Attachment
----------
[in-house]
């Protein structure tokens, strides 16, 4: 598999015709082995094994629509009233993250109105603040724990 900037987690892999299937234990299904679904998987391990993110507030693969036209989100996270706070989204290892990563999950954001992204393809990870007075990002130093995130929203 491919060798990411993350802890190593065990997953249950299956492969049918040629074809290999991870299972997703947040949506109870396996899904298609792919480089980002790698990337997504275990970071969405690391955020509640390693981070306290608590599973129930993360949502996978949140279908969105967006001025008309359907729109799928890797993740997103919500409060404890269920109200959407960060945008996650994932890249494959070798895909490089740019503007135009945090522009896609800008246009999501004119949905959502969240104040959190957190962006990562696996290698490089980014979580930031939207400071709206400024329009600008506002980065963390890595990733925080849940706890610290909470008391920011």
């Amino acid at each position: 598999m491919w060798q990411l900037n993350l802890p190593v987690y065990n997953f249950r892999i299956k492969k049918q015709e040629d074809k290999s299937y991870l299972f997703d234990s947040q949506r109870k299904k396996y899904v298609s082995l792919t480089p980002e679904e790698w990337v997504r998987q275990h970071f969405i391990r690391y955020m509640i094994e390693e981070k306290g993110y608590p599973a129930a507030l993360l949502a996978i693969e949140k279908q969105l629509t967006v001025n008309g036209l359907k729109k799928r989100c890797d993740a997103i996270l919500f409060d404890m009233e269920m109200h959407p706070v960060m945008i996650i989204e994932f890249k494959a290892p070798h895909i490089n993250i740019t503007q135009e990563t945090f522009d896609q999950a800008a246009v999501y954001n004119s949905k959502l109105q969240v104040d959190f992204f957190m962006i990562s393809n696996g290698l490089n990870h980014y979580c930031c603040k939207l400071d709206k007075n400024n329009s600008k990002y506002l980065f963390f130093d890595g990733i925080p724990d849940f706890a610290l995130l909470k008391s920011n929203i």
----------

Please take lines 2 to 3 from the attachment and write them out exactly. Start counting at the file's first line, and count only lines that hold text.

């Protein structure tokens, strides 16, 4: 598999015709082995094994629509009233993250109105603040724990 900037987690892999299937234990299904679904998987391990993110507030693969036209989100996270706070989204290892990563999950954001992204393809990870007075990002130093995130929203 491919060798990411993350802890190593065990997953249950299956492969049918040629074809290999991870299972997703947040949506109870396996899904298609792919480089980002790698990337997504275990970071969405690391955020509640390693981070306290608590599973129930993360949502996978949140279908969105967006001025008309359907729109799928890797993740997103919500409060404890269920109200959407960060945008996650994932890249494959070798895909490089740019503007135009945090522009896609800008246009999501004119949905959502969240104040959190957190962006990562696996290698490089980014979580930031939207400071709206400024329009600008506002980065963390890595990733925080849940706890610290909470008391920011």
């Amino acid at each position: 598999m491919w060798q990411l900037n993350l802890p190593v987690y065990n997953f249950r892999i299956k492969k049918q015709e040629d074809k290999s299937y991870l299972f997703d234990s947040q949506r109870k299904k396996y899904v298609s082995l792919t480089p980002e679904e790698w990337v997504r998987q275990h970071f969405i391990r690391y955020m509640i094994e390693e981070k306290g993110y608590p599973a129930a507030l993360l949502a996978i693969e949140k279908q969105l629509t967006v001025n008309g036209l359907k729109k799928r989100c890797d993740a997103i996270l919500f409060d404890m009233e269920m109200h959407p706070v960060m945008i996650i989204e994932f890249k494959a290892p070798h895909i490089n993250i740019t503007q135009e990563t945090f522009d896609q999950a800008a246009v999501y954001n004119s949905k959502l109105q969240v104040d959190f992204f957190m962006i990562s393809n696996g290698l490089n990870h980014y979580c930031c603040k939207l400071d709206k007075n400024n329009s600008k990002y506002l980065f963390f130093d890595g990733i925080p724990d849940f706890a610290l995130l909470k008391s920011n929203i």